(Fwd) [stop-imf] Naiman: Come to DC on A16

From litlehan$ <phidyas@yahoo.com>
Date Thu, 13 Apr 2000 14:18:55 -0300

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A16: Sweeney Crosses the Rubicon, and a New Movement Takes 
Its First Steps By Robert Naiman

As a participant in the planning for the April 16-17 mobilizations
against the International Monetary Fund and the World Bank, I have
this to say about all the hype around the April demonstrations and 
the "new movement for global economic and social justice": the 
hype is entirely justified. Occasionally in this life one is blessed to
observe and participate in truly historic events. The decision by the
AFL-CIO, the Steelworkers, other major unions and Jobs with 
Justice to participate in mass demonstrations attacking the 
destructive colonial power of the IMF and the Bank marks a 
decisive turning point. The participation of Rich Trumka of the AFL 
and George Becker of the Steelworkers gives the events a 
completely different, more powerful political character. The AFL-
CIO is being swept forward by the social forces that organized 
labor itself did so much to set in motion. Nothing will ever be the 

Recall that a mere two years ago, the AFL-CIO backed the
Administration's request for $18 billion in new funding for the
International Monetary Fund - a 50% increase in the IMF's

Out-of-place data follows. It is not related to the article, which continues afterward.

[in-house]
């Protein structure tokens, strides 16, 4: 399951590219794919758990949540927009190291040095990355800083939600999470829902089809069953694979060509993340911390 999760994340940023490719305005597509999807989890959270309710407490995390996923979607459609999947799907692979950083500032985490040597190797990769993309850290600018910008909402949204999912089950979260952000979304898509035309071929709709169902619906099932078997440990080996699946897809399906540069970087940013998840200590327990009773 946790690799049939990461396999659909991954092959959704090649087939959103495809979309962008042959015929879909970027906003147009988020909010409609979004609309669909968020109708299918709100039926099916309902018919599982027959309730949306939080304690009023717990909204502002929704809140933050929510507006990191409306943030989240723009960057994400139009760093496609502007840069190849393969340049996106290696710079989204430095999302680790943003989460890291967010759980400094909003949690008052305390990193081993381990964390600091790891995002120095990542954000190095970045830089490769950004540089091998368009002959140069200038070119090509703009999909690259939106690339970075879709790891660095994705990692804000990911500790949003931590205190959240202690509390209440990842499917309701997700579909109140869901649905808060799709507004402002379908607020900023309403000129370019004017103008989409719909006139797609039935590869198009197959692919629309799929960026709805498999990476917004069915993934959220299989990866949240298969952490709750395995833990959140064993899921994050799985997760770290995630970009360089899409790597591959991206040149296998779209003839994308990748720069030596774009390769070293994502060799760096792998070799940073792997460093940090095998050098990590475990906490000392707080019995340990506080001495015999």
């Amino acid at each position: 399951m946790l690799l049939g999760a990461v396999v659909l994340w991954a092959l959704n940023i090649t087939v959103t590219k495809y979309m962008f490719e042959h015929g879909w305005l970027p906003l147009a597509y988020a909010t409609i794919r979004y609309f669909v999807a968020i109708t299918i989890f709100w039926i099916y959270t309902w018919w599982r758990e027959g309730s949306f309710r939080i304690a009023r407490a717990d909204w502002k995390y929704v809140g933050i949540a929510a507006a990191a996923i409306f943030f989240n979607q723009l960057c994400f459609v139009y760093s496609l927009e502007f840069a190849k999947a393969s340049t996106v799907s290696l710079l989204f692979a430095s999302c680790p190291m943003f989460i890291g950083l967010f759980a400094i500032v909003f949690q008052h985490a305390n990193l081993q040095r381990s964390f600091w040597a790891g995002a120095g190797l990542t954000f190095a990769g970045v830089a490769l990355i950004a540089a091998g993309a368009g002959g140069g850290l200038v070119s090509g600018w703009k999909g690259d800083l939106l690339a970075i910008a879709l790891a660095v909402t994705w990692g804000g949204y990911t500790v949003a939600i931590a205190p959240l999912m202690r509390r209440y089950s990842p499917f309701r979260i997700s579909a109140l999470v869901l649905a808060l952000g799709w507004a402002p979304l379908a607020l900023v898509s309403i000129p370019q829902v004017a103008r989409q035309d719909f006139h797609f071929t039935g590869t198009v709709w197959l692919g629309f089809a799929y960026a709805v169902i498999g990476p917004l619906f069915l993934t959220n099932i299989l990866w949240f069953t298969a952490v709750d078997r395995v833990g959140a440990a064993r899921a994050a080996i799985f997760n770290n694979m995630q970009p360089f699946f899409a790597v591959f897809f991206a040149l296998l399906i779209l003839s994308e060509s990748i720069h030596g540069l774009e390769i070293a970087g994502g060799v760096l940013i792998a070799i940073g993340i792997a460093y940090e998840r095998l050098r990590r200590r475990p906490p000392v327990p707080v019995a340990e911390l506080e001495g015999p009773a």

resources, at a time when the IMF was under unprecedented 
political attack, and when opposition to the Administration's 
request for more money was a predominant vehicle for that attack. 
By supporting the Administration's request, the AFL provided key 
liberal political cover for the IMF and the Clinton Administration. 
They saved the IMF and the agenda of the US Treasury 

But now we can see that as a mere stumble on the long march of
organized labor to a leadership position in a new movement for 
global economic justice. As a Jobs with Justice activist put it: "After
Seattle, everyone knows that the World Trade Organization is bad.
After the demonstrations in Washington, everyone will know that the
IMF and the Bank are bad. It will be very hard for the AFL to justify
supporting giving these bad institutions more money." And this next
stage in the evolution of the AFL-CIO was made possible by the
involvement of rank and file unionists and students with good
relationships with organized labor in the Mobilization.

But more is true. It is increasingly apparent that some of the top
people at the AFL, including most especially John Sweeney 
himself, fervently believe in what they are doing. At the Jubilee 
2000 USA demonstration last Sunday, Sweeney gave the best 
speech of the American speakers. Unlike the leaders of Jubilee 
2000 USA, who refuse to discuss the role of the IMF, the World 
Bank, and U.S. Treasury in imposing anti-worker "structural 
adjustment" economic policies as part of the "debt relief" program 
currently before the U.S. Congress, Sweeney vigorously attacked 
the policies of the IMF and the World Bank, and their role in driving 
the global "race to the bottom" in living standards. He explicitly 
linked the destructive impacts of the IMF and the Bank in 
developing countries to declining living standards in the United 

The significance of such statements from the head of the AFL-CIO
cannot be overestimated. The IMF and the World Bank are the most
destructive institutions in the world today. But unlike the WTO, they
have no direct impact on working people in the United States. The
strong opposition of the AFL-CIO to anti-worker "free trade"